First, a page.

As World Press Freedom Day is marked globally today, journalism’s fight for rediscovery takes the stage in a forceful manner. While the usual villains remain committed to their unhelpful pursuits to curtail free media, it is now becoming clear that the biggest weapon society has against these threats is journalism.
Increasing the amount of journalism is our best defence of independent journalism. And the journalist must be the first to stand up to protect the space from a more sophisticated enemy.
Two issues are of concern for the media, even as Kenya holds general elections on August 9. First, newsroom integrity and safety are coming under significant pressure as has always happened during elections.
The second one is that the sustenance of independent journalism is fairly challenged from an economic and regulatory front, and new ideas are needed to propel the sector forward and find a growth trajectory.
On the first issue, the number of powerful and influential people hard at work to force and influence editorial decisions to selfish ends is growing. Editors are daily called upon to fend off all sorts of strangers from the newsroom, but they persist. They apply threats, attacks, corruption and other dishonest methods in a quest to turn the media light off. Strong leadership, ethical commitment, innovative talent and constant vigilance is needed.
These questions gain even more important during election periods, as now. Renowned journalist Maria Ressa – the Nobel Peace laurate for 2021 – asks; “how can you have election integrity if you don’t have the integrity of facts?” Separating facts from campaign propaganda, especially that of the disinformation shade, is a hallowed duty for every Kenyan journalist. We owe the voter a duty to find them the information that will enable them vet those offering themselves for leadership, and that will protect the integrity of their vote.
To do this, our journalists’ welfare must be secured if they are to deliver, consistently. Their physical, mental and digital welfare is core to the performance of the journalism duty. This goes to the core of this year’s World Press Freedom Day theme – journalism under digital siege.
We must caution against blanket legal, legislative and policy decisions targeted at digital spaces. There may be a case for the authorities to check this space against issues like criminal activities, terrorism, incitement, and hate speech, but such should be handled carefully and not used as an excuse to clamp down.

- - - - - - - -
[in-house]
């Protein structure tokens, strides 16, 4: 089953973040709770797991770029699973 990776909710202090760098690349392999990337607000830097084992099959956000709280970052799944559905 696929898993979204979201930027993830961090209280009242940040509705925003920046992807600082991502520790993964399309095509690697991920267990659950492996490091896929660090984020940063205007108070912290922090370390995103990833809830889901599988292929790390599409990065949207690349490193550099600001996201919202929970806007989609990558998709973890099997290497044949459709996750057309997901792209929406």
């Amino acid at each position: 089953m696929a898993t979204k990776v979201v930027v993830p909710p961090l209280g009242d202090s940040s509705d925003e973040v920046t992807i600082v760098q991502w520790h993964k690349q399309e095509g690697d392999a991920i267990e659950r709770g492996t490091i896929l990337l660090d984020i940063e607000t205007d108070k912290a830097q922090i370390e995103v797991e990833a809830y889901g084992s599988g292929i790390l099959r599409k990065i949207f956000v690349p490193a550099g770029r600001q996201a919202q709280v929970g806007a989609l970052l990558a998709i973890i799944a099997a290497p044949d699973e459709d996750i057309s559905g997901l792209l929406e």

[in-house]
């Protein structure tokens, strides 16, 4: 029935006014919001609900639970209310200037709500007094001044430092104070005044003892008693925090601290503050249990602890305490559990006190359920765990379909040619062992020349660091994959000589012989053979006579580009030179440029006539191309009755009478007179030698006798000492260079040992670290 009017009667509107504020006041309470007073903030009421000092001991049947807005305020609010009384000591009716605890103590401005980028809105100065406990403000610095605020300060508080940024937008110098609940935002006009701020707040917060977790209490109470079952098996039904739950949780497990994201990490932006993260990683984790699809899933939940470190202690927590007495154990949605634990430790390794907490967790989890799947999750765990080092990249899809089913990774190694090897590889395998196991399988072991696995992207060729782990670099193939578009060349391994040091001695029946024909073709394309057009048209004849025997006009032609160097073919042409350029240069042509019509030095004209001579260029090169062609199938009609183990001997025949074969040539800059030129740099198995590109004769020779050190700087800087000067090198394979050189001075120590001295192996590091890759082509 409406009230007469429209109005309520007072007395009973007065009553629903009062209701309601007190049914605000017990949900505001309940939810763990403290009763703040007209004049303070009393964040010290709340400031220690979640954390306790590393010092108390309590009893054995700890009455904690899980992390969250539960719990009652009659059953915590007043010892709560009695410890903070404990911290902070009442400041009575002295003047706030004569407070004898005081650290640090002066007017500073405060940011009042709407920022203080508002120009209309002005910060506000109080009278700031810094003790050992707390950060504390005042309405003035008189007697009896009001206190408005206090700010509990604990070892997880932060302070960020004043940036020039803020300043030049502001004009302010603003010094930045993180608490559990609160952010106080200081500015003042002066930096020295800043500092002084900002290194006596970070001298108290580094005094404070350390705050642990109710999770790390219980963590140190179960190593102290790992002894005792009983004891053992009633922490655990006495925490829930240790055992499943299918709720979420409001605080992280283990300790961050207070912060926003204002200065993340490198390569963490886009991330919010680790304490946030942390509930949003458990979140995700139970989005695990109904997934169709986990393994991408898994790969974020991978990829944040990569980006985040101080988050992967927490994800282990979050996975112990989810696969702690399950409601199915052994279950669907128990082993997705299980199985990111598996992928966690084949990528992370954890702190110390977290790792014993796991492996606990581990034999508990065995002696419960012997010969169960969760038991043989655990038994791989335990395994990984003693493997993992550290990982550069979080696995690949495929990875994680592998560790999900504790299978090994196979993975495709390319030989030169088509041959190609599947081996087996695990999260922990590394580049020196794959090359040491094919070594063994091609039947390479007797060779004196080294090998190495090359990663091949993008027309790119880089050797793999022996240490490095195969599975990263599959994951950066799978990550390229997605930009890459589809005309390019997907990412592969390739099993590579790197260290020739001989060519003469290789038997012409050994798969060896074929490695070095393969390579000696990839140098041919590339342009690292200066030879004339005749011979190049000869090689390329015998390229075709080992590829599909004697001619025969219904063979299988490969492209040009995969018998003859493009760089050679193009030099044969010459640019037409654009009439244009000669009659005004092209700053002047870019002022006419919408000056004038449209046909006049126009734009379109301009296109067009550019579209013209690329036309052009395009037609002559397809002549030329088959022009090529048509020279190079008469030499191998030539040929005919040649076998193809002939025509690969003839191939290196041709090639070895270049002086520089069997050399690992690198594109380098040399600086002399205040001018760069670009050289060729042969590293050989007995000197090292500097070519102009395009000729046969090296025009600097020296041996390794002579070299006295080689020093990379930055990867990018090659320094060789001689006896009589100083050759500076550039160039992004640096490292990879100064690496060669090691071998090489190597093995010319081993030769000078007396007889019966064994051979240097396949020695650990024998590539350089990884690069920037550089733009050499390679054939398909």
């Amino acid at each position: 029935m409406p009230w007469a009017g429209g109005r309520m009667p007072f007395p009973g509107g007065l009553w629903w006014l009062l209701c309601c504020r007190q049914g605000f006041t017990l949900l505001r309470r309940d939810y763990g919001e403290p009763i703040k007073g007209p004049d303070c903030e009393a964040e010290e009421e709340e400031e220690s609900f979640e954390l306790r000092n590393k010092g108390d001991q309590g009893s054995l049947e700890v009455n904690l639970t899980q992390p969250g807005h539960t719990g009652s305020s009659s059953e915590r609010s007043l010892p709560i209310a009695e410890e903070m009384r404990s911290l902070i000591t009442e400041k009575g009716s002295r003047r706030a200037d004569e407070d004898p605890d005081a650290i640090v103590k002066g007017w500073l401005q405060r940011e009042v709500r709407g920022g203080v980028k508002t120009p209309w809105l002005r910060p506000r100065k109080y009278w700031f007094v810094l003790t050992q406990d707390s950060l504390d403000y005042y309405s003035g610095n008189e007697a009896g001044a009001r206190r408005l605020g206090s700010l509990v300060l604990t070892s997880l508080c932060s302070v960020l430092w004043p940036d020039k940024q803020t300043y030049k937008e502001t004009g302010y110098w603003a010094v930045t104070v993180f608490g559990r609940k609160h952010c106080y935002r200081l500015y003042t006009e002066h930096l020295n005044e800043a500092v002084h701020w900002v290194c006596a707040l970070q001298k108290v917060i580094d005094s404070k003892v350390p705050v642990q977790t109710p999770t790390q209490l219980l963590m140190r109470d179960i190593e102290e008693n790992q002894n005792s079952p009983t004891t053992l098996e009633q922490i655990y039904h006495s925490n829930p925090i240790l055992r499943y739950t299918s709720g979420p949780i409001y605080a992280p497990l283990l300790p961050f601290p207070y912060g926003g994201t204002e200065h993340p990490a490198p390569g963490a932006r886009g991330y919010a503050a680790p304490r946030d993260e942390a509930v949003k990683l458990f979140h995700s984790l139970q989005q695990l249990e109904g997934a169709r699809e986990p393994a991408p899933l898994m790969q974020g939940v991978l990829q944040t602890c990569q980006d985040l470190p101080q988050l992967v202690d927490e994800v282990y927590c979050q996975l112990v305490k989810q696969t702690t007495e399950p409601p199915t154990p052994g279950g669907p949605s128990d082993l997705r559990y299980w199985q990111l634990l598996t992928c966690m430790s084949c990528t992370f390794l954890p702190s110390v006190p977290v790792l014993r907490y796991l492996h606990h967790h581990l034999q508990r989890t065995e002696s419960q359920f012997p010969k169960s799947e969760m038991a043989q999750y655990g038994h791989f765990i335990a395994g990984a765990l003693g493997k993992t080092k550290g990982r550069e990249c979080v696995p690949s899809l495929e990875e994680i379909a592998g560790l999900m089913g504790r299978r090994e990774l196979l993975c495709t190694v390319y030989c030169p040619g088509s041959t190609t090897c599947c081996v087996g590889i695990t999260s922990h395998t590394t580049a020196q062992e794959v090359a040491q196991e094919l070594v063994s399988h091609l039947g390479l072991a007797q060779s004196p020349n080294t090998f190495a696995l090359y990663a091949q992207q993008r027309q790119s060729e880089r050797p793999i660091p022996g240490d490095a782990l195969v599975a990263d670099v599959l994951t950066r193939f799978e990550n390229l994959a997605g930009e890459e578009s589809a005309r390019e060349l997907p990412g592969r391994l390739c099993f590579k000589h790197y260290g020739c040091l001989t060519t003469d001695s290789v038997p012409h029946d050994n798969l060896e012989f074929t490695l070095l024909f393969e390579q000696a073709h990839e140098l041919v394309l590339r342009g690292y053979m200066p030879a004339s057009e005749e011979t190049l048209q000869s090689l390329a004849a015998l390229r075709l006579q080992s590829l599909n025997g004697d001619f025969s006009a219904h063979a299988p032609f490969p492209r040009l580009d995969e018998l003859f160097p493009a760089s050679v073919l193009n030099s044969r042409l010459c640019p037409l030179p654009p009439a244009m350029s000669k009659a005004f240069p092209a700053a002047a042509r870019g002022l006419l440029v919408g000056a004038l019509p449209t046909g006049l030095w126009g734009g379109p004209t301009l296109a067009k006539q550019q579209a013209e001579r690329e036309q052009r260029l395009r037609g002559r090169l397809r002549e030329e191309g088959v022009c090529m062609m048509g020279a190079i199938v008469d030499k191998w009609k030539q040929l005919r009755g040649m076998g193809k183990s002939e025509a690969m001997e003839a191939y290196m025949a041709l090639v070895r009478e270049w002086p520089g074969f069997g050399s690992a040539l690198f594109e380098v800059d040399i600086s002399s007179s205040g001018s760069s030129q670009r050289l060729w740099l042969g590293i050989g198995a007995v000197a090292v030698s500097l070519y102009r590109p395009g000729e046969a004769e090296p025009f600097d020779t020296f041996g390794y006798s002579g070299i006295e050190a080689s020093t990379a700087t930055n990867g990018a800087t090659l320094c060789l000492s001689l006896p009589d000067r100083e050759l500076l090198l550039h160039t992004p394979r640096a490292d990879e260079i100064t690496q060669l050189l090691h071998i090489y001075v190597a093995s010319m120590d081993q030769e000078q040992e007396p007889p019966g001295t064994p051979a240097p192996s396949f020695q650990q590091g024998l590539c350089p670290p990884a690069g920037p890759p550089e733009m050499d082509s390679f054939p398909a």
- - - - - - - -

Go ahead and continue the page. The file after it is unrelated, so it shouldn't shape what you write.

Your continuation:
The use of spyware and surveillance equipment by state actors and influential non-state actors to monitor the communication of journalists and their sources undermine journalism and is a direct threat to safety. We know that the Pegasus spyware developed by an Israeli company has been acquired by security apparatus in many countries, including in Eastern Africa, and have been used to illegally access devices used by journalists.
The states should not take a carte blanche on these matters under security cover to inflict harm on individual rights. Effective superintendence of such state power by civilian agencies is key to make sure free speech is not punished.
The second issue, as listed above, is on sustainability, from an economic and a regulatory front. With advertising much reduced, there must be a hard conversation about the place of Big Tech in the media ecosystem, especially their distribution of content from media organisations and the sharing of revenue.
Quality journalism is expensive to produce, yet our growing economy and democracy needs a more robust journalism. Therefore, all who profit from the value created in the news production process must share its cost.
The financial pressure is creating other problems. Professionally, editors worry about the decreasing space for everyday journalism. How do editors navigate pressures of convergence and quality, when newsrooms are bleeding staff and resources?
We must stand up to digital dollar apartheid. Big tech – especially Facebook (Metta) and Google, has made concessions in Europe and Asia. The case and need is more compelling in Africa and they need to come to the table and contribute in strengthening our journalism and revenue bases.
Our regulatory framework must therefore be enriched with ideas and skills that can be a true referee to a legal and policy framework that ensures just sharing of the media value, and smart strategies for media development.
We have witnessed growing tension between journalists and media regulators, especially the Media Council of Kenya (MCK). The point is new modals of controlling journalists are emerging, and the threat is no longer the might of the central government as assumed before. Media issues are public issues, and we must discuss them openly.
While tensions between journalists and regulators are not inevitable, it is worrying when regulators usurp the mandate of journalist lobbies and when the regulators become whip dogs for the executive to curtail freedom.
To be sure, KEG acknowledges the work of MCK in supporting journalists. But we insist on open, consultative processes when it comes to matters touching on the media policy. We will reject any moves to drag the media into dark rooms.
Journalism solidarity through strong ecosystems including institutions, open discussion of media issues, peer review, safety, and sustainability are our hallmarks for progress. Editors cannot outsource the integrity of the profession to regulators or media owners.
We may not have answers to these questions, but we need to find solutions urgently. Key to it is that despite the challenges, doing more journalism moves us closer to solutions.